What are factors to think about when deciding between a traditional and a gas fireplace?
In order to have a traditional, wood burning fireplace you must have a working chimney for ventilation. A chimney sweep can easily inspect this for you at a reasonable cost with prices averaging between $125 and $250. Other factors to consider are cleanliness, safety and relative cost per use.
How can you inexpensively update an old fireplace?
Fireplaces have come a long way since the traditional red brick and concrete. To achieve a sleek look, replacing dated brick with a metal surround can help make your fireplace more contemporary. Marble is also a hot design trend right now, but as most trends, it comes with a price. Marble-look adhesive paper helps achieve the look for less. Simply cut the adhesive paper into squares and cover the existing fireplace tile to transform your space.
Applying the paper can bring a new focal point to your room, while also deceiving guests that you’ve gone through a major upgrade. Updating the mantle is another easy option. You can dress up your mantle once per season to bring a unique feel to your home each season, like a wreath during the holidays or nautical decorations in the summertime.
How do you start a fire easily, safely?
Before starting a fire, you need to make sure your fireplace is clean to use. The National Fire Protection Association recommends that chimneys be swept and inspected at least once a year, usually taking place before your first fire of the season in your fireplace. This helps prevent the potential for a chimney fire.
Once your chimney is clean, starting a fire is easy. If you already have a stack of seasoned firewood to use, I recommend you pick up a Firestarter like the new Pine Mountain ExtremeStart Firestarter. Simply place the firestarter below your seasoned firewood, light it at the indicated arrows, and watch your fire come to life within minutes. Firestarters help get your fire started quickly without requiring you to sit there and add kindling or babysit it, and you leave this firestarter in its wrapper so it’s totally mess-free.
Are there tricks to making the fire last longer?
It’s important to know what kind of wood you’re working with. Damp or green wood are not preferred as they both are more likely to cause the problem of creosote buildup and not light as easily. Your supply should be stacked with seasoned firewood that has been dried for at least six months. This can lead to cleaner, longer-lasting fires.
It’s also important to keep the display simple. Start by placing larger pieces of wood across the bottom, then place additional pieces of wood in the opposite direction then smaller pieces in the opposite direction above this. Simplicity is key to keeping a fire roaring for hours.
What are ways homeowners are using their fireplace "wrong?"
It can be easy to overlook – or push to the bottom of the list – the safety measures that are necessary to properly use your fireplace. Even if you hire a professional chimney sweep once a year, it’s important to also self-clean your fireplace and chimney. This extra step can help prevent dangerous chimney fires that can occur when there is excess creosote buildup in your chimney.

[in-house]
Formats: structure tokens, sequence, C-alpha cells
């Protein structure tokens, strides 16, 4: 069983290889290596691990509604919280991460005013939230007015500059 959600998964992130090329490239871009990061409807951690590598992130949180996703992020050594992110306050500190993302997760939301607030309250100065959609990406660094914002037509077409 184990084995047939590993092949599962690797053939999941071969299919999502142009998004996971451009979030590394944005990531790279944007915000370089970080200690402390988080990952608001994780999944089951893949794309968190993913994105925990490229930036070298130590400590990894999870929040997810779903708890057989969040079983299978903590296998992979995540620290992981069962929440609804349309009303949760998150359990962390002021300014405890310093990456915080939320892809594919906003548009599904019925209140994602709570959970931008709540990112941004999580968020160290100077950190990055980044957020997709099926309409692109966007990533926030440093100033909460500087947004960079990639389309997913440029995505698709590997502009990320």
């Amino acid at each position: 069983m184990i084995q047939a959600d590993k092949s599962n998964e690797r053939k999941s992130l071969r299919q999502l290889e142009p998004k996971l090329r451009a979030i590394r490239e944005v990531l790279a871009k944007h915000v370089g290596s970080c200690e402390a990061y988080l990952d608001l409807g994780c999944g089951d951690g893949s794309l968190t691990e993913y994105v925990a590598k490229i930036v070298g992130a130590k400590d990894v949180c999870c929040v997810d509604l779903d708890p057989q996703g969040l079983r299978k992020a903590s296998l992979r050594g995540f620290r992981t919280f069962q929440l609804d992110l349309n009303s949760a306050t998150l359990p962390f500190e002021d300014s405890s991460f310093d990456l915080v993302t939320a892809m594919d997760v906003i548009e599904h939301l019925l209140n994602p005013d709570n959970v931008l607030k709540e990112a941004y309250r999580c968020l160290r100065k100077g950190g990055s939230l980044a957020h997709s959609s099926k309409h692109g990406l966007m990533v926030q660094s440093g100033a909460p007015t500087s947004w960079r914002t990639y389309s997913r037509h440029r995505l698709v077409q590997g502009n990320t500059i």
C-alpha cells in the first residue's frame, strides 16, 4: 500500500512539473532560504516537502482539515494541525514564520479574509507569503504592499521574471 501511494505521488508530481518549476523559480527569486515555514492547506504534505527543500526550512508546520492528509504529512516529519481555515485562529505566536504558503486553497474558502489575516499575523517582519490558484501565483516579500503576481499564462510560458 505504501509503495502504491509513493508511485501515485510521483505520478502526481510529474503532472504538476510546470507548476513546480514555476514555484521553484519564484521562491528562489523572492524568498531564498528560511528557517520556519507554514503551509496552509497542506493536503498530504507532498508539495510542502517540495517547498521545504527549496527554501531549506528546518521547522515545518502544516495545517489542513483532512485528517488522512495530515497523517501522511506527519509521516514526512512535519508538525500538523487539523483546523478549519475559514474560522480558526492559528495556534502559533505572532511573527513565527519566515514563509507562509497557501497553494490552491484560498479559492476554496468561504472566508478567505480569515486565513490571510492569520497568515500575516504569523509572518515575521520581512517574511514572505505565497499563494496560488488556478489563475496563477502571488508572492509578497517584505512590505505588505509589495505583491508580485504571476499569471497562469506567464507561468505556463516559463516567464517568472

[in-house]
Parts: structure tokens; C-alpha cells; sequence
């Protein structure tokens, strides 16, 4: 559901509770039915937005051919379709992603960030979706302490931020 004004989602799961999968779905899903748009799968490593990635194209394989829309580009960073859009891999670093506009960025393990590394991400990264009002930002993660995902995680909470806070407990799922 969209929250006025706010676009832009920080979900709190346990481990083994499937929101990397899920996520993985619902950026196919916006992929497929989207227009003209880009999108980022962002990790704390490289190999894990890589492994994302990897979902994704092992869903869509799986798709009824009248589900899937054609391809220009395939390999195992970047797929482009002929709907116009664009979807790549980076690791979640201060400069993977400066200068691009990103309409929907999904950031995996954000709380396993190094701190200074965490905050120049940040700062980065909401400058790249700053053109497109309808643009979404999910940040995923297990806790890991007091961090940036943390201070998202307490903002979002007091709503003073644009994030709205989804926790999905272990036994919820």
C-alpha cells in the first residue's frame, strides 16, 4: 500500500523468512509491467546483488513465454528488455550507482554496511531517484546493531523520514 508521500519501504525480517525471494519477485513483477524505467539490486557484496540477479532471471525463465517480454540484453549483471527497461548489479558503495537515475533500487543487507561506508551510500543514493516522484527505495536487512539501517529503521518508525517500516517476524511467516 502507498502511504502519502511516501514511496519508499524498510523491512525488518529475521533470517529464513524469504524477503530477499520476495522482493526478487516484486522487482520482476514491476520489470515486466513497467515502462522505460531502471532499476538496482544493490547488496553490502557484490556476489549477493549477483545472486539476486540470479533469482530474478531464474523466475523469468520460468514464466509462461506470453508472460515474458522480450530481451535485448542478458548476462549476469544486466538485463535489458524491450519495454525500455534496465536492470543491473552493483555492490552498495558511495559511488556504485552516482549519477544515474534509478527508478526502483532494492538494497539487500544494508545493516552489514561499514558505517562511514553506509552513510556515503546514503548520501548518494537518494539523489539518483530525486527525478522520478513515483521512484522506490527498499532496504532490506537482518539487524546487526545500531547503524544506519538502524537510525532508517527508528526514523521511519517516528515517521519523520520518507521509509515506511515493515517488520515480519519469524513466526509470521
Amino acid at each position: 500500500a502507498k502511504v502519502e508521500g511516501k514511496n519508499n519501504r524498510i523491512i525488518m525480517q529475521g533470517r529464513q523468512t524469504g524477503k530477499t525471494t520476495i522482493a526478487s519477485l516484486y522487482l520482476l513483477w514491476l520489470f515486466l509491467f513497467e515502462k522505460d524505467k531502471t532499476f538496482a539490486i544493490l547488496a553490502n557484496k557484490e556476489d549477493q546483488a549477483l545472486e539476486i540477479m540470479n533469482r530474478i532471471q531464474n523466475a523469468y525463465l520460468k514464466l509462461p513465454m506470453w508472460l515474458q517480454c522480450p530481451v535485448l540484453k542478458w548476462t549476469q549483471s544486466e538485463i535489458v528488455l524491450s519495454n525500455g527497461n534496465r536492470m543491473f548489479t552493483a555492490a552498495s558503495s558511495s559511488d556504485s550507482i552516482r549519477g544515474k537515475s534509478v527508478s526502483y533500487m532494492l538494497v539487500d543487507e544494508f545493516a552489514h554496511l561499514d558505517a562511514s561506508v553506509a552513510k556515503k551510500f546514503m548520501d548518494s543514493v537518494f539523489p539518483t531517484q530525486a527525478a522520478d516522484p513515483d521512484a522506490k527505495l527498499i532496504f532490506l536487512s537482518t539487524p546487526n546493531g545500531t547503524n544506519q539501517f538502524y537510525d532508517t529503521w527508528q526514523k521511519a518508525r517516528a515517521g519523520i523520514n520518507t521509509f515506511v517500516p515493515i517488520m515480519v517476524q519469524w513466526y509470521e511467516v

Creosote is the chemical mass of carbon formed when wood is burned that needs to be periodically removed. To easily do this, you can add a creosote-busting firelog to an existing fire in a wood fireplace or wood stove after every 40 fires, or at the start of the fireplace season. The firelog stays in its wrapper when placed in the existing fire, allowing your hands and home to remain clean. When heated, the powder in the firelog changes to an active gas and attacks the creosote in the chimney.
Once your chimney is clean, if you’re starting a fire in your fireplace with wood (instead of a firelog), choose firewood that will give you a longer, hotter burn. Hard woods like oak and maple will produce an intense, sustained fire allowing you to burn less wood. Minimize your use of soft woods like pine. Pine starts easily but burns quickly and does not give off as much heat as hardwoods. Also, pine contains sap which can cause increased creosote build-up in your chimney.
K. Pearson Brown
K. Pearson Brown covers interior design, home improvements and lifestyle stories as a contributor to Ventura Blvd magazine, Houzz, Hometalk, Westside Home, Home on the Westside, Huffington Post, and Thrive Global. She has also contributed home design features to Los Angeles Times and is a regular contributor to LA Parenting, TODAY Parenting Team, Mirror Media Group GoWeHo, Dwellable, Vagobond, Tripatini, MomsLA, HerBlog, SheSpeaks, TheBesty, Match.com's Harmony magazine, and IN Los Angeles. She also writes the blogs Round the Country (travel), Out with Mommy (family travel) and Westside Mommy (Los Angeles parents/families), Moms NoVa (Northern Virginia parents and families) Quick Start Guide (everyday electronics), and she has also been featured as a commentator on KPCC-FM in Los Angeles.